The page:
Ashi ("aši") is the
Avestan languageword for the Zoroastrian concept of "that which is attained." As the hypostasis of "reward," "recompense," or "capricious luck," "Ashi" is also a divinity in the Zoroastrian hierarchy of "yazata"s.
Avestan 'ashi' is a feminine abstract noun, deriving from the root "ar-", "to allot," with a substantivizing "-ta" suffix, hence "aši/arti" "that which is granted." In the
Avesta, the term implies both material and spiritual recompense.
Although conceptually older than Zoroastrianism, Ashi has no attested equivalent in
Vedic Sanskrit. The late Middle Persianequivalent as attested in the Zoroastrian texts of the 9th-12th century is "ard-", which is subject to confusion with another "ard" for "aša-" "truth".
In the younger Avesta, divinified "Ashi" is also referred to Ashi Vanuhi or Ashi Vanghuhi ("Aši vaηuhī", nominative "Ašiš vaηuhī" "Good Reward"), the Middle Persian equivalent of which is Ahrishwang ("Ahrišwang"). Ashi is also attested as a "dvandvah" compound as Ashi Vanghuhi-Parendi.
In Zoroaster's revelation
Avestan "ashi" is already attested in the
Gathas, the oldest texts of the Zoroastrianism and believed to have been composed by the prophet himself. In these hymns, where the term occurs 17 times, "ashi" is still an abstract concept and is not yet the divinity that she would become in the younger Avesta. With the adjective "good" (hence "-vanuhi"), "ashi" occurs thrice.
In the Gathas, "ashi" is frequently identified with "asha" "truth", so for instance in "Yasna" 51.10 where the poet calls "truth to [him] , to come with good reward." The idea being expressed here is a soteriological one, with "truth" being connected to the afterlife (see "
asha" for details) and "ashi" being the appropriate recompense for the soul after death ("cf." " ashavan"). This is also apparent in "Yasna" 43.5 where Ahura Mazdaappoints "reward for deed and word: bad for the bad, good reward for the good." Subject to proper conduct in life, "ashi" is then tied to Zoroaster's concept of free will, evident for instance in "Yasna" 50.9 where a mortal has the power to influence his own reward.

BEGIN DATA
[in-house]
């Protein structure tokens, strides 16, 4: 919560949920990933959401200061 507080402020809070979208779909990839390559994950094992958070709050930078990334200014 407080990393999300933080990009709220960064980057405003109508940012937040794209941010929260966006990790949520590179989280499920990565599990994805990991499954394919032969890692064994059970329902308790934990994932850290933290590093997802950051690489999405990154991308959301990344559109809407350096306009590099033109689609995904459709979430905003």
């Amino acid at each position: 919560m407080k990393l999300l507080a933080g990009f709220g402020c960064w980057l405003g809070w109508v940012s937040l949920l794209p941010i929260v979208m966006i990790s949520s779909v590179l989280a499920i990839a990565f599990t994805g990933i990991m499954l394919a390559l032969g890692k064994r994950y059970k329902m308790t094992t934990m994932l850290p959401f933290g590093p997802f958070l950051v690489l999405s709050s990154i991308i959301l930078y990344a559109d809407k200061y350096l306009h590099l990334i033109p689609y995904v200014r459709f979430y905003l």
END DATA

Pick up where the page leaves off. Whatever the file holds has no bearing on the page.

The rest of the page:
Both "asha" and "ashi" have associations with
Sraoshaand Vohu Manah. Sraosha even has "ashi" as an epithet, he is "ashivant", "possessing ashi" and obedience (=Sraosha) to Ahura Mazda brings good reward, which is "good thinking" (=Vohu Manah).
In the younger Avesta
In the younger Avesta, Ashi is unambiguous a divinity, particularly so in the hymn ("Yasht" 17) dedicated to her. This hymn also contains older material, and many of the verses of "Yasht" 17 are also found in "Yasht" 5, the hymn nominally invoking "the Waters" (
Aban), but actually addressed to Aredvi Sura Anahita. Both Aredvi Sura and Ashi are divinities of fertility, but other verses that have martial characteristics (see below) appear out of place in a hymn to "the Waters".
As the divinity of fortune, Ashi is characterized as one who confers victory in time of battle ("Yasht" 17.12-13). She is also closely connected to
Mithra, whom she serves as charioteer ("Yasht" 10.68). In the hymn to Sraosha, the divinity of obedience receives "ashiio" (of uncertain meaning) as a stock epithet.
Three verses of the "Ard Yasht" are devoted to enumerating the various kings and heroes who paid devotion to Ashi (17.23-25) and were rewarded for it. Verse 53 of the same hymn enumerates those who do "not" receive her favors, and this includes - besides demons - all youths that have not yet reached puberty. This is followed by two later verses (55-56) that recall a tale of Ashi hiding beneath a rock when pursued, only to be uncovered by prepubescent boys and girls. The last three verses (57-59) of the hymn describe Ashi complaining to
Ahura Mazdafor the shame she feels for the "prostitute's" actions ("cf." Jahi).
In the day-name dedications of the
Zoroastrian calendar, Ashi presides over the 25th day of the month ("Siroza" 25).
Kushancoins, Ashi appears as "Ardoxšo" with a cornucopia in hand.
*: 19f., 225f., 268ff.
** "ashi" is mistranslated as "piety" in the introduction to this text.
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